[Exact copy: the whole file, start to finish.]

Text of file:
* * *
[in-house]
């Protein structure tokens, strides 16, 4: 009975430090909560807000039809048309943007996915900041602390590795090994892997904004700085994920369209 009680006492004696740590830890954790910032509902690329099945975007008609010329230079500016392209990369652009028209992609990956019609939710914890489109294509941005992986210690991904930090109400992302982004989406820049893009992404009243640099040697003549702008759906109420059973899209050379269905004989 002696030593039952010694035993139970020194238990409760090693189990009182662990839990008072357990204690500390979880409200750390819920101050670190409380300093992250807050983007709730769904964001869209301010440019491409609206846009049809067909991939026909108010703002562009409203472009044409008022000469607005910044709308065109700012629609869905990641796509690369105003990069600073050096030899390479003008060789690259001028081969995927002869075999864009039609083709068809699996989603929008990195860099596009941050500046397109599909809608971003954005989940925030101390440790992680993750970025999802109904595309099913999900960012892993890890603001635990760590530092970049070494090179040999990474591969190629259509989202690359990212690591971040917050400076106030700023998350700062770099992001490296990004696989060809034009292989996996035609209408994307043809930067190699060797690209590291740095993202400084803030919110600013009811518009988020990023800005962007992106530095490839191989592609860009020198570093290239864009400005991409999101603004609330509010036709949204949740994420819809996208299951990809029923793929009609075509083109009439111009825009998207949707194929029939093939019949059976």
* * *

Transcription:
[in-house]
């Protein structure tokens, strides 16, 4: 009975430090909560807000039809048309943007996915900041602390590795090994892997904004700085994920369209 009680006492004696740590830890954790910032509902690329099945975007008609010329230079500016392209990369652009028209992609990956019609939710914890489109294509941005992986210690991904930090109400992302982004989406820049893009992404009243640099040697003549702008759906109420059973899209050379269905004989 002696030593039952010694035993139970020194238990409760090693189990009182662990839990008072357990204690500390979880409200750390819920101050670190409380300093992250807050983007709730769904964001869209301010440019491409609206846009049809067909991939026909108010703002562009409203472009044409008022000469607005910044709308065109700012629609869905990641796509690369105003990069600073050096030899390479003008060789690259001028081969995927002869075999864009039609083709068809699996989603929008990195860099596009941050500046397109599909809608971003954005989940925030101390440790992680993750970025999802109904595309099913999900960012892993890890603001635990760590530092970049070494090179040999990474591969190629259509989202690359990212690591971040917050400076106030700023998350700062770099992001490296990004696989060809034009292989996996035609209408994307043809930067190699060797690209590291740095993202400084803030919110600013009811518009988020990023800005962007992106530095490839191989592609860009020198570093290239864009400005991409999101603004609330509010036709949204949740994420819809996208299951990809029923793929009609075509083109009439111009825009998207949707194929029939093939019949059976």